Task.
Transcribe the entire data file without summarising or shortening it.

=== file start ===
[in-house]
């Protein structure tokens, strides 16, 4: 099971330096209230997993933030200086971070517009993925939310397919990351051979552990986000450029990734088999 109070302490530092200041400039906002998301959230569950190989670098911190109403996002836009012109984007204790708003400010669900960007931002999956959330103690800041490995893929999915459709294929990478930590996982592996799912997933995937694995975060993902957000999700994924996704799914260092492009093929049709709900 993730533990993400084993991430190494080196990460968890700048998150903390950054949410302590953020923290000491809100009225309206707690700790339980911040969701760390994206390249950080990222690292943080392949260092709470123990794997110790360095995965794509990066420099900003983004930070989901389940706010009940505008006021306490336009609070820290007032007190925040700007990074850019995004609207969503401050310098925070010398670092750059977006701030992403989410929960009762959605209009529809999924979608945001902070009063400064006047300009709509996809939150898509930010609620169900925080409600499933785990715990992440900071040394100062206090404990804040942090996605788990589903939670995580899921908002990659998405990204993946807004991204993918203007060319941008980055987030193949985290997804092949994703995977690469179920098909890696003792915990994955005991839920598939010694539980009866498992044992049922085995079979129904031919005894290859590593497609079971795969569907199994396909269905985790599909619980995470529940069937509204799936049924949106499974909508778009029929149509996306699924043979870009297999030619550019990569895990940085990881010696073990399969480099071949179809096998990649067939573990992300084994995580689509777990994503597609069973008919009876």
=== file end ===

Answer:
[in-house]
């Protein structure tokens, strides 16, 4: 099971330096209230997993933030200086971070517009993925939310397919990351051979552990986000450029990734088999 109070302490530092200041400039906002998301959230569950190989670098911190109403996002836009012109984007204790708003400010669900960007931002999956959330103690800041490995893929999915459709294929990478930590996982592996799912997933995937694995975060993902957000999700994924996704799914260092492009093929049709709900 993730533990993400084993991430190494080196990460968890700048998150903390950054949410302590953020923290000491809100009225309206707690700790339980911040969701760390994206390249950080990222690292943080392949260092709470123990794997110790360095995965794509990066420099900003983004930070989901389940706010009940505008006021306490336009609070820290007032007190925040700007990074850019995004609207969503401050310098925070010398670092750059977006701030992403989410929960009762959605209009529809999924979608945001902070009063400064006047300009709509996809939150898509930010609620169900925080409600499933785990715990992440900071040394100062206090404990804040942090996605788990589903939670995580899921908002990659998405990204993946807004991204993918203007060319941008980055987030193949985290997804092949994703995977690469179920098909890696003792915990994955005991839920598939010694539980009866498992044992049922085995079979129904031919005894290859590593497609079971795969569907199994396909269905985790599909619980995470529940069937509204799936049924949106499974909508778009029929149509996306699924043979870009297999030619550019990569895990940085990881010696073990399969480099071949179809096998990649067939573990992300084994995580689509777990994503597609069973008919009876």